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Tall tales from Bengal

A new anthology of pulp fiction shines a light on a less-known corner of Bengali literature

The Moving Shadow: Electrifying Bengali Pulp Fiction Selected & Translated by Arunava Sinha, Aleph Book Company,  248 pages; ₹499.
The Moving Shadow: Electrifying Bengali Pulp Fiction Selected & Translated by Arunava Sinha, Aleph Book Company, 248 pages; ₹499.

So synonymous is Bengali culture with a certain brand of highbrow bhadralok literature (and music), that the earthier delights of its literary range often get overshadowed. This is something that The Moving Shadow: Electrifying Bengali Pulp Fiction seeks to rectify. An anthology of eight short stories and novellas, the pieces have been selected and translated by Arunava Sinha, whose prolific run as a translator shows no signs of abating.

And it’s a cracking selection as well, albeit a bit lopsided. The stories are divided into two parts, the first four grouped under “Crime Stories" and the remaining four under “Horror Stories". These labels do the selection an injustice. First of all, the first four take up the bulk of the book, while the ones grouped under horror account for a mere 32 pages. And many of the stories fall in neither category. They’re all truly pulp fiction—though of a highbrow variety—and excellent reads to boot. They cover a wide range of subjects, from a ventriloquist’s dummy gone rogue in Satyajit Ray’s Bhuto to schizophrenic psychosis in Gobindolal Bandyopadhyay’s Saradindu And This Body to international espionage in Vikramaditya’s The Secret Agent.

Unlike the literary novels that modern Bengali literature is best known for, these stories are crisp and nimble-footed, running through a gamut of emotions and seemingly impossible incidents with the turn of every page. Sinha does a stellar job of getting the tone of each story just right, considering the sheer diversity of voices and tones employed by the writers. While most of these stories are well-known to readers of Bengali literature, what is striking is how modern they all are, even the ones from many decades ago. Overall, they’re emblematic of an indigenous kind of Bengali noir, informed by the urban pile of Kolkata. Many of the stories are teasingly humorous, like the eponymous story by Swapan Kumar, which charts the pitting of wits between a shadowy organization called The Moving Shadow and a private investigator called Dipak Chatterjee. The writers of these stories were well-versed in their Raymond Carvers and Dashiell Hammetts, and it shows. The plots and their twists are, though, entirely original. The best of the lot is also one of the most recent, Copotronic Love by Muhammed Zafar Iqbal. It’s a deeply pathos-ridden take on Frankenstein, about a hubris-laden scientist who creates the world’s first “emotional" robot.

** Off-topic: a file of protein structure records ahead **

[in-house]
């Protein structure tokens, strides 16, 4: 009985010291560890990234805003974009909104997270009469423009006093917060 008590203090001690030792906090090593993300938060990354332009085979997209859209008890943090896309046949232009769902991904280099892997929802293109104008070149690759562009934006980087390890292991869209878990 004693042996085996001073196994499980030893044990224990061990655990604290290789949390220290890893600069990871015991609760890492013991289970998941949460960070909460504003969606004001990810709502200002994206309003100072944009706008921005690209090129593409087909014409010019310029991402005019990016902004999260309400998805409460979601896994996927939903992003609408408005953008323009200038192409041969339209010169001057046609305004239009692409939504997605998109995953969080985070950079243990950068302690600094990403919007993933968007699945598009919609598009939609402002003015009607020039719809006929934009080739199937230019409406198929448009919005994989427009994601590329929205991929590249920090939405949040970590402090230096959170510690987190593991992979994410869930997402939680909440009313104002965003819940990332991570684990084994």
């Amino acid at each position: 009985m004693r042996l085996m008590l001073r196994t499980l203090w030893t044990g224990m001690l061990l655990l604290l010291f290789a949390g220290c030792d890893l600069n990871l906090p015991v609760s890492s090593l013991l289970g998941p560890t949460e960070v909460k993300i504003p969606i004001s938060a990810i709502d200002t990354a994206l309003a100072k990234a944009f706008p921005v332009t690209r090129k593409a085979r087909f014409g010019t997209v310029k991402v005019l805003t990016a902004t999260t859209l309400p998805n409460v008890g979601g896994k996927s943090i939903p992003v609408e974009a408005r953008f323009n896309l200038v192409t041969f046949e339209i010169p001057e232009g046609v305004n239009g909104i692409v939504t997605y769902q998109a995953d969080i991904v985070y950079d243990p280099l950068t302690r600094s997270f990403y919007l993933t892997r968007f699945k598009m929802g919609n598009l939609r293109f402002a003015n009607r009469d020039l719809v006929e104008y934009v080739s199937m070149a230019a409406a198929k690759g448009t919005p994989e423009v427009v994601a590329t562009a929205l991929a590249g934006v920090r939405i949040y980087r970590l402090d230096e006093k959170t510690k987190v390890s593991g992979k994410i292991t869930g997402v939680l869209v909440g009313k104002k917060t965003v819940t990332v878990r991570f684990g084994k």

As Sinha says in the introduction, Bengali pulp fiction arrived on the literary scene in 1870, within five years of the first “modern" Bengali novel, Bankim Chandra Chattopadhyay’s Durgeshnandini. Sinha notes that the genre has remained popular through the intervening century and some, even though the internet is now weaning readers away from fantastical and sleazy stories. Going by this compilation though,it’s high time Bengali pulp received more attention.

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